The Biggest Moat in the World

Had some back and forth the past few days with some folks about Google’s stellar Q3 results. I have owned a decent sized position in Google since I launched the Tarpon Folio two years ago, and added more shares this summer. They got way too cheap.

As I told some folks earlier, though, benefiting from last Friday’s surge in price wasn’t due to any particular insight into the quarter on my part. Good things happen when you combine moats with cheap prices. And Google is simply the most competitively advantaged company in the world today – bar none.

From Prof. Bruce Greenwald at Columbia, via the highly recommended book The Curse of the Mogul: What’s Wrong with the World’s Leading Media Companies:

The quest to identify a single ingredient that explains Google’s remarkable results and resilience is itself misguided. Google is the rare company that seems to have strong elements of all three of the most important sources of competitive advantage identified – economies of scale, customer captivity, and cost. More remarkable is that Google displays multiple manifestations of each of these categories of advantage: Google achieves scale both by the relative size of the fixed cost and network effects, it retains customer captivity of both consumers and advertisers because of habit and switching costs, and it secures a major cost advantage through proprietary technology and learning.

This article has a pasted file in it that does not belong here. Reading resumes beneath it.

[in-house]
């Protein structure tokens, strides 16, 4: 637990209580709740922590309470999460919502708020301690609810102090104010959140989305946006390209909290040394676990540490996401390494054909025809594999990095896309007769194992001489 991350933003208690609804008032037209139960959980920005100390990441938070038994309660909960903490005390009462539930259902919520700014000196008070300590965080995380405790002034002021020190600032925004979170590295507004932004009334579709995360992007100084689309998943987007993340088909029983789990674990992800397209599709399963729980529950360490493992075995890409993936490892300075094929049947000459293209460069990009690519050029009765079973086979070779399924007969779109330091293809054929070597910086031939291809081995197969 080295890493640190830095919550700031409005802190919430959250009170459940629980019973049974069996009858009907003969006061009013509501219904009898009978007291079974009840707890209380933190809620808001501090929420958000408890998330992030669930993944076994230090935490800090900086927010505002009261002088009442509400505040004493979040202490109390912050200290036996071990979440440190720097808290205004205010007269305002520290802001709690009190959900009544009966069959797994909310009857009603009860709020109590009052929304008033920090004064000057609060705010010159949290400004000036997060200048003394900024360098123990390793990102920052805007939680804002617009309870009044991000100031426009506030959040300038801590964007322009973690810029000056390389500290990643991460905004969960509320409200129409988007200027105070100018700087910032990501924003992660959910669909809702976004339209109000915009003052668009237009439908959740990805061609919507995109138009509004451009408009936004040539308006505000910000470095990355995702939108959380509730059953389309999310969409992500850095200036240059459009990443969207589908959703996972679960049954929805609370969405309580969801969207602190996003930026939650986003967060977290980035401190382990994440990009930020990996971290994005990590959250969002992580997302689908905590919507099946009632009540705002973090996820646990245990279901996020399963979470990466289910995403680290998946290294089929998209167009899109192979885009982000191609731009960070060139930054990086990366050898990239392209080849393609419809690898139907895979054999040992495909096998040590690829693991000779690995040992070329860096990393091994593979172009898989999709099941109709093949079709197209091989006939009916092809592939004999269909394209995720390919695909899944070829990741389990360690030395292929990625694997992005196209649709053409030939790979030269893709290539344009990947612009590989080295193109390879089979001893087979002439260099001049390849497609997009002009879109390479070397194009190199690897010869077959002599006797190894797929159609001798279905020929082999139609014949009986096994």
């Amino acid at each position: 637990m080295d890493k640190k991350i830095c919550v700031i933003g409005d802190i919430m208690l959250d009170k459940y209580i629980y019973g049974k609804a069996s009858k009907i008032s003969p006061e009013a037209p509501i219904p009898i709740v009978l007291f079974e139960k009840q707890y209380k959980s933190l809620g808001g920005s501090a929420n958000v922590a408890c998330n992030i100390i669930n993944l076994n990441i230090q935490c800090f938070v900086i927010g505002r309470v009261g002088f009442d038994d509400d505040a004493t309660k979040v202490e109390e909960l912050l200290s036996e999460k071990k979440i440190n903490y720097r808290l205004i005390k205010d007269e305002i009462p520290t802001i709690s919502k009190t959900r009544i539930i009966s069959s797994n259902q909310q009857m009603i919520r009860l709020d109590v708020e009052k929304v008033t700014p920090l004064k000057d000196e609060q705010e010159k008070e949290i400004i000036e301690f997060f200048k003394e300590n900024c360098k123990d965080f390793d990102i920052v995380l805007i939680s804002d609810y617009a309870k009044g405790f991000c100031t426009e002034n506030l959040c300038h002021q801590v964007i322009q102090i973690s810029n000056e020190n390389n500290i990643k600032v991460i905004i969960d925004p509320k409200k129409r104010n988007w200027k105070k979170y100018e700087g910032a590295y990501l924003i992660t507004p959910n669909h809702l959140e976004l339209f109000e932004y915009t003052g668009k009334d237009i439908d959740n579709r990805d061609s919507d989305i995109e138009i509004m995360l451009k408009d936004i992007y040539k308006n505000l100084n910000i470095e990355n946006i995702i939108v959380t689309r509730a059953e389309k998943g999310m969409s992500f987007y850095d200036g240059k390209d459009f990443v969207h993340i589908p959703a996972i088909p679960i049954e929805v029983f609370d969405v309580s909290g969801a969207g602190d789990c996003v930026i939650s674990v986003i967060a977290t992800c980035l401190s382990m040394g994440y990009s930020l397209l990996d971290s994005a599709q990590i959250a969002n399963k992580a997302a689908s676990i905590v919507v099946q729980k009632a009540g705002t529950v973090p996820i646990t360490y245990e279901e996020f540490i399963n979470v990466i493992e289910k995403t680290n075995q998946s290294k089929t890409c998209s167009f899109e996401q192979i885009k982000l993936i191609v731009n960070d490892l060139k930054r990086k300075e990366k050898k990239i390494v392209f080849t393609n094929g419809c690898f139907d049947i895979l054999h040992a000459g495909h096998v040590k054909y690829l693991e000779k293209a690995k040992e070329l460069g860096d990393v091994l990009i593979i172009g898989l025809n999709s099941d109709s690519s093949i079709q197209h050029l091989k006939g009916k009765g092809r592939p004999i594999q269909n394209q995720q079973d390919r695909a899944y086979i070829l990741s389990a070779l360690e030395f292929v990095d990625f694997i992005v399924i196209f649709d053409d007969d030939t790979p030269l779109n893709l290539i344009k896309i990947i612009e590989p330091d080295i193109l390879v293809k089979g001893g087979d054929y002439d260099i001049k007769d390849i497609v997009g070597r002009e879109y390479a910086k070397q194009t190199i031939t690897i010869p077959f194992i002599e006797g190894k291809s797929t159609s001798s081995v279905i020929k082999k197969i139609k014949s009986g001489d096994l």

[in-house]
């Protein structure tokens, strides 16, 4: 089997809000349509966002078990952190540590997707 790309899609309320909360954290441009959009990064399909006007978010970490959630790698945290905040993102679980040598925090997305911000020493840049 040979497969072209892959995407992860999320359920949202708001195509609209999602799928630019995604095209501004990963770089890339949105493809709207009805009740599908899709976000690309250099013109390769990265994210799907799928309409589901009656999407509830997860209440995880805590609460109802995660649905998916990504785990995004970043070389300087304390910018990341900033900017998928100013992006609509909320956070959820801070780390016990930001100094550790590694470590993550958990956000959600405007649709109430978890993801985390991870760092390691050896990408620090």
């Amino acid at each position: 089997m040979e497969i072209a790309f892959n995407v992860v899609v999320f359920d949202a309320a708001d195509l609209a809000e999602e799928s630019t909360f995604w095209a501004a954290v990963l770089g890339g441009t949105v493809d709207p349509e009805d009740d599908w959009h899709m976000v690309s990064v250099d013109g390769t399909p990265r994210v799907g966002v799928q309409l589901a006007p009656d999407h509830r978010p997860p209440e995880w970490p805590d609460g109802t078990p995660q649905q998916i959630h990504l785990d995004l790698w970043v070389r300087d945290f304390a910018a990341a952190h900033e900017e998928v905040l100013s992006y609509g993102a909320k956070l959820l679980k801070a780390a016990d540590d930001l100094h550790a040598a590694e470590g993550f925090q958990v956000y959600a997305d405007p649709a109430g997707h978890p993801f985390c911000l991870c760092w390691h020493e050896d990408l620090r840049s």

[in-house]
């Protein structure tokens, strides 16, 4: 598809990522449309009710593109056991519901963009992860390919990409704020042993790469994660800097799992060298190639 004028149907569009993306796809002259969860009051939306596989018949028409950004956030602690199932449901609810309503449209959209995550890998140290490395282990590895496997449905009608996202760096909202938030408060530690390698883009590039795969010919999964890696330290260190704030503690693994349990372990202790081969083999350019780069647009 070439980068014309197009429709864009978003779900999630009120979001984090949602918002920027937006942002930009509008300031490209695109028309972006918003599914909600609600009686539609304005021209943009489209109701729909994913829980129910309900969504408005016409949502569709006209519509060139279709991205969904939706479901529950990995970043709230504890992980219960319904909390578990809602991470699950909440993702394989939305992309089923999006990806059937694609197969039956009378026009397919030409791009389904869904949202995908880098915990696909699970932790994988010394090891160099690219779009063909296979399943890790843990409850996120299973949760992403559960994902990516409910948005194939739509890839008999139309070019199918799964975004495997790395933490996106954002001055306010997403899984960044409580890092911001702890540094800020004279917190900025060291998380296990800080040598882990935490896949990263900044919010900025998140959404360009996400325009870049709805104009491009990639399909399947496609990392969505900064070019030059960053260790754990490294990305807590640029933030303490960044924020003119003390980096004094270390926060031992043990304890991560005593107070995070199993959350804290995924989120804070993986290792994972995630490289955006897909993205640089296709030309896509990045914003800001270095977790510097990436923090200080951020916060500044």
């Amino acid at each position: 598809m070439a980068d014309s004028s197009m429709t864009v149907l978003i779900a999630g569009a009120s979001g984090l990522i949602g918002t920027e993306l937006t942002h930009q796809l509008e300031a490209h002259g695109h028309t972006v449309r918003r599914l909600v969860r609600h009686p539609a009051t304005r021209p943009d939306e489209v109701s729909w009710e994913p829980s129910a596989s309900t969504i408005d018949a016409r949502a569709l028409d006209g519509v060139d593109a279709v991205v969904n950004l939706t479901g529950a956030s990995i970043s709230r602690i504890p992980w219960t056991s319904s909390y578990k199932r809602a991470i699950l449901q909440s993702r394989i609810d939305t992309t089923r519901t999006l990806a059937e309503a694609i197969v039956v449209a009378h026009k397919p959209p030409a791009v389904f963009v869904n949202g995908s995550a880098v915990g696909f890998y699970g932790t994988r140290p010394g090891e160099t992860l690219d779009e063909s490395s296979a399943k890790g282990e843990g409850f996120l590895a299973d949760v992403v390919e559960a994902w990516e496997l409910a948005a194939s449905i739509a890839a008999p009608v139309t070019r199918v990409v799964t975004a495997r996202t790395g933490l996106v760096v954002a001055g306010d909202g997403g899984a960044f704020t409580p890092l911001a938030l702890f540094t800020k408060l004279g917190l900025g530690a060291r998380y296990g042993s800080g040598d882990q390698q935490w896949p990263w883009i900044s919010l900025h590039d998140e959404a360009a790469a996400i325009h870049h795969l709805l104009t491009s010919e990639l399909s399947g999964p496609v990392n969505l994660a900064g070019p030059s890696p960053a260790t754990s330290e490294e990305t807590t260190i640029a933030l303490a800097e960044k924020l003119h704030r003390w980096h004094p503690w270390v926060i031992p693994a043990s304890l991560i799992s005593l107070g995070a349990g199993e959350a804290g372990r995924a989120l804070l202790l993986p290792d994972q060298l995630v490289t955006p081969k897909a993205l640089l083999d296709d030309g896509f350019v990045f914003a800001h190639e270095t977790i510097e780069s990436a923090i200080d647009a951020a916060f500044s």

Google is also, among other things, way out front in terms of turning computing power into a utility. If you invest in technology companies and have not yet read The Big Switch by Nicholas Carr, put that margarita down this instant and go buy it here right now.

Disclaimer: My investors and I own shares of Google. This post in no way constitutes investment advice. Commentary on this blog should never be relied on in making an investment decision.

Cale Smith

About Cale Smith

Portfolio Manager at Islamorada Investment Management.
This entry was posted in Our Portfolios and tagged . Bookmark the permalink.

2 Responses to The Biggest Moat in the World

  1. Saj Karsan says:

    I agree with you about Google’s moat. But I also feel they are wasting this advantage to some extent by spending a lot in areas where they have no moat. Or do you think their lack of focus on shareholder value is irrelevant in the grand scheme of things considering the size of that moat.

    • Cale Smith says:

      Yeah, the prioritization of what sometimes looks like experiments over traditional financial discipline is sometimes a bit head-scratching, but it’s hard to argue that they can’t afford it, and that they learn quickly from those experiments is probably what most distinguishes their culture from, say, MSFT. So, given what they’ve accomplished to date, I tend to give them the benefit of the doubt. And, to their credit, they’ve been upfront since day one that they’d act like that. Just kinda comes with the territory.nnAnd I don’t think they lack focus on shareholder value as much as it is that their focus is much more about the longer-term than any other public company. If your timeline is six months, it seems kinda odd to be buying stakes in wind energy transmission lines. But if your timeline is 50 years, it could end up being very smart.